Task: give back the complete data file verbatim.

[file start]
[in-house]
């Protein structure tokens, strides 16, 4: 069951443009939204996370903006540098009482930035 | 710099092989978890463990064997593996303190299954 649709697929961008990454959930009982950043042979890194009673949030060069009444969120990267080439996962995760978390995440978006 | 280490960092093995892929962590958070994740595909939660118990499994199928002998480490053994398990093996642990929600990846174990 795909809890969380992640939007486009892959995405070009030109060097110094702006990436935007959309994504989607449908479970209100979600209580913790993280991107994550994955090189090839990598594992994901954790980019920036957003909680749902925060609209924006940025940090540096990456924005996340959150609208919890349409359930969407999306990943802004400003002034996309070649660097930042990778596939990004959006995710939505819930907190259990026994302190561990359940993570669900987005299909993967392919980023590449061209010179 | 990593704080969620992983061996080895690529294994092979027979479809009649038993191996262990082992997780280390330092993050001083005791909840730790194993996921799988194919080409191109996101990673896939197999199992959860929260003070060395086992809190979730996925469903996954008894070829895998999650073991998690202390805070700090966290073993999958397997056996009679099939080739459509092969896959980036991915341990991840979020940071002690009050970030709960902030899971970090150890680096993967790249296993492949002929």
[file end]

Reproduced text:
[in-house]
């Protein structure tokens, strides 16, 4: 069951443009939204996370903006540098009482930035 | 710099092989978890463990064997593996303190299954 649709697929961008990454959930009982950043042979890194009673949030060069009444969120990267080439996962995760978390995440978006 | 280490960092093995892929962590958070994740595909939660118990499994199928002998480490053994398990093996642990929600990846174990 795909809890969380992640939007486009892959995405070009030109060097110094702006990436935007959309994504989607449908479970209100979600209580913790993280991107994550994955090189090839990598594992994901954790980019920036957003909680749902925060609209924006940025940090540096990456924005996340959150609208919890349409359930969407999306990943802004400003002034996309070649660097930042990778596939990004959006995710939505819930907190259990026994302190561990359940993570669900987005299909993967392919980023590449061209010179 | 990593704080969620992983061996080895690529294994092979027979479809009649038993191996262990082992997780280390330092993050001083005791909840730790194993996921799988194919080409191109996101990673896939197999199992959860929260003070060395086992809190979730996925469903996954008894070829895998999650073991998690202390805070700090966290073993999958397997056996009679099939080739459509092969896959980036991915341990991840979020940071002690009050970030709960902030899971970090150890680096993967790249296993492949002929």